It’s that time of year when we give more gifts in a smaller amount of time than any other.
If you are like me, it’s both a wonderful time (especially when the gifts seem effortless to give and the person so well deserving of some love and appreciation) and a stressful time (when the gifts seem expected or pressured and the budget is getting out of hand).
But when it comes to our kids it can be difficult to help them understand that they are not the center of the world and Christmas is more about the joy of giving than getting.
How do we raise kids who love to GIVE in a season when they are tempted to only think about what they can GET??
As with all things, this starts with us. Are we as parents modeling the kind of behavior we’d like to see in our children?? I had to take A MAJOR look in the mirror on this one – as someone who tends to get more than a few things for MYSELF on Black Friday and very few things for anyone else.
Do my actions communicate to my children that I get JOY in my life is from getting all the things I want?? -Or- have I learned the hard lesson, that when I sacrifice, say no to my own material “needs” (and I use the word needs ever so lightly) and create margin in my life to share or spend money on OTHERS there is an even greater joy and satisfaction to be found?
Once we have taken a look in the mirror, I would propose to you that the next best way to ensure our children are generous givers is to present them with opportunities to give that allow them to experience the natural joy we all get when something we have done blesses someone else in a real and tangible way.
Not all giving is created equal when it comes to our children FEELING the joy. If we are buying toys to drop into a toys for tots bin, for kids they will never see and know nothing about – it’s going to be difficult for them to imagine or experience the joy that child will experience from their generosity. If we are donating to a cause online, it can be extremely difficult for our children to understand the impact we are making.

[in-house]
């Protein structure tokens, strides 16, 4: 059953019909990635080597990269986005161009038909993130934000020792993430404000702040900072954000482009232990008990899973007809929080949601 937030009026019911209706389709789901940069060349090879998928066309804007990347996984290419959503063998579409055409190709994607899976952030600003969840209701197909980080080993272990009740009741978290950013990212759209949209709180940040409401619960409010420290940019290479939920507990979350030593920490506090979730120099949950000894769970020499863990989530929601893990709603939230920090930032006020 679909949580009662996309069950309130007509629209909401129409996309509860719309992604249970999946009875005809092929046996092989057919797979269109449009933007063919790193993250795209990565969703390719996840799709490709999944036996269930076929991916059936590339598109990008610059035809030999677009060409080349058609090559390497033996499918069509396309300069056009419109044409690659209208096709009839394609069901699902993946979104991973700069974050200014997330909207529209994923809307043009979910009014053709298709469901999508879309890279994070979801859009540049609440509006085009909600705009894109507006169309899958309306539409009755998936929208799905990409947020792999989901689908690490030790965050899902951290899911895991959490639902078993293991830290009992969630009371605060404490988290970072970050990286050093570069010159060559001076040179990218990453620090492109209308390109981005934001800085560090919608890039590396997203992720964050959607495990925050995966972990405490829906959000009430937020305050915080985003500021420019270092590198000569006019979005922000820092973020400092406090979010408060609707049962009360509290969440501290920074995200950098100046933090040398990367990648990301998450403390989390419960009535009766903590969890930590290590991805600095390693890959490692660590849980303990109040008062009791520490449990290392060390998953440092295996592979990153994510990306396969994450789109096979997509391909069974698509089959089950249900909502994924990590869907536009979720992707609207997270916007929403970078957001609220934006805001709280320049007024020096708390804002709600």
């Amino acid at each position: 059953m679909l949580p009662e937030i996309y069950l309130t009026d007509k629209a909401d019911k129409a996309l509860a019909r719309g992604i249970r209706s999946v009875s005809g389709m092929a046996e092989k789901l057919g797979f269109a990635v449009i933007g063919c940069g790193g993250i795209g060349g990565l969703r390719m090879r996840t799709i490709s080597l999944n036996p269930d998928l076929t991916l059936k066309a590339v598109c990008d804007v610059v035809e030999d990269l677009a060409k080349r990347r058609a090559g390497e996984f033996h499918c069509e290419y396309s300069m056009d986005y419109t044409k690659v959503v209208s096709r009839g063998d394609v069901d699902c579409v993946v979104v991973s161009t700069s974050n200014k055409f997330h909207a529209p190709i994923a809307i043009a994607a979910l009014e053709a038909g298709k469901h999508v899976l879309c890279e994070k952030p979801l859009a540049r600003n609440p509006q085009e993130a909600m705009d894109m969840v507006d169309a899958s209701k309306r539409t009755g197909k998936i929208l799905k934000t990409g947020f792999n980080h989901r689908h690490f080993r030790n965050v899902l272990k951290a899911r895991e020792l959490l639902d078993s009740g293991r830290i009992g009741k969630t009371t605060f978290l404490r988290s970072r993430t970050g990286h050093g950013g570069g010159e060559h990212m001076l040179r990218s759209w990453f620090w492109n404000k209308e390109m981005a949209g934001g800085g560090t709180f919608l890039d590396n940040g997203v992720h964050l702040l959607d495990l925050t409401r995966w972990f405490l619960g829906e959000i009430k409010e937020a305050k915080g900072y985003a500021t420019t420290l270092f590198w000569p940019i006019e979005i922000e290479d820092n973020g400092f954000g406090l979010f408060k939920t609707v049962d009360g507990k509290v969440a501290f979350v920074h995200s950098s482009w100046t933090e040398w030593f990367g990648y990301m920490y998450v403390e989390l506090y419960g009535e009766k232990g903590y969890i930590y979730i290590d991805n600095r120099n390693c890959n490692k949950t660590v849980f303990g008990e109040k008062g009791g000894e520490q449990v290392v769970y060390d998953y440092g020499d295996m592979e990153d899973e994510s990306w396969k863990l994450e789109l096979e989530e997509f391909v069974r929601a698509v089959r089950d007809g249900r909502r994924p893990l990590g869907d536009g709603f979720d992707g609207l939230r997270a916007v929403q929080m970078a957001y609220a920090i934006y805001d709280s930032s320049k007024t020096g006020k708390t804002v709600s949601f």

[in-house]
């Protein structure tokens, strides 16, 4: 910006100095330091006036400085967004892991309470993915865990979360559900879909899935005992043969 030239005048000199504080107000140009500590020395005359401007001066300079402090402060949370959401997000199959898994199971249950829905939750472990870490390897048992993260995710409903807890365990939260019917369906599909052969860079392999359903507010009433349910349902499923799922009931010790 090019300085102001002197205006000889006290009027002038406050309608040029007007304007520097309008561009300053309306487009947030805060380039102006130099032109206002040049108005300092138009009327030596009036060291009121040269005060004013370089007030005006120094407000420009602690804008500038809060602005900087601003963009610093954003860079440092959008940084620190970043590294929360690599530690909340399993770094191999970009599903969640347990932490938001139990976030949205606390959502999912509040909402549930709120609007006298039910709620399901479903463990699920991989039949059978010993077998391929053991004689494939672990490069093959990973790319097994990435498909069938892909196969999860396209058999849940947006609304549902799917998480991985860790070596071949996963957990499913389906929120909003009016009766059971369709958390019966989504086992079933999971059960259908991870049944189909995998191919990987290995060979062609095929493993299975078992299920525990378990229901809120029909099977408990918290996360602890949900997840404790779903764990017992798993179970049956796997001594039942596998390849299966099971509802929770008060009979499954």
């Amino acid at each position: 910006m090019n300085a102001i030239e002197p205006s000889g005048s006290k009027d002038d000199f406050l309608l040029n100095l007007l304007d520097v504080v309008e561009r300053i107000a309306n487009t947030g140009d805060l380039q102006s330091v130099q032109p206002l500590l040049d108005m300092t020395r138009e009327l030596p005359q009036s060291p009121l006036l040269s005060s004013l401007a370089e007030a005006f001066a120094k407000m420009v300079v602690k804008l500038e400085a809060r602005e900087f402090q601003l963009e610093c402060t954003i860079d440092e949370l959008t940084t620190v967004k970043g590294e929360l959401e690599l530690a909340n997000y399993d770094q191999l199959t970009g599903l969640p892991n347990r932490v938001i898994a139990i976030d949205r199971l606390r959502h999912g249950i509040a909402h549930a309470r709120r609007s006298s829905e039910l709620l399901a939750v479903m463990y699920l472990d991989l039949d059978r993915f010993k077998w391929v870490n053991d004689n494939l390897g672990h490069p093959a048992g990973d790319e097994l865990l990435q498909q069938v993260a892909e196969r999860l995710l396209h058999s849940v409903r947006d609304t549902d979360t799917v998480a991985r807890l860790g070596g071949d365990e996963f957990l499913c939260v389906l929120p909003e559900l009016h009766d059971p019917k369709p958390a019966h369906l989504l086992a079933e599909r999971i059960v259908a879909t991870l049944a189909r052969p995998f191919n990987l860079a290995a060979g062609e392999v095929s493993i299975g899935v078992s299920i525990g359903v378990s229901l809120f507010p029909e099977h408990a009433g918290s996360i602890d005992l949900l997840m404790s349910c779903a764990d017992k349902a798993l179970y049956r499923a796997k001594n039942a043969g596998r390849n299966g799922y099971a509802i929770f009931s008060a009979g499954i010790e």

Here are a few ideas that can allow our children to not only participate in the act of generosity, but EMOTIONALLY experience the satisfaction of their actions – and THIS positive emotion will be embedded into their hearts and minds for the rest of their lives.
Filling shoeboxes for Operation Christmas Child: I love this ministry/activity because your child gets to choose the gender and age of the child who will be receiving the box. They can add handmade cards and notes and gifts. And then you can also track the box and see where it’s going – adding this personal touch helps to create ownership and excitement around the personal nature of what we are doing and who gets blessed by our generosity.
Adopting a Family for Christmas: I love this activity because you get to adopt a LOCAL family. It’s an entire family, and you will get some personal information about the kids in the family. Anything personal that we can share with our kids about who we are serving will help them to make real connections. I also love the website I linked here – they have some great questions to continue the conversation with your kids as you are doing the activity or after.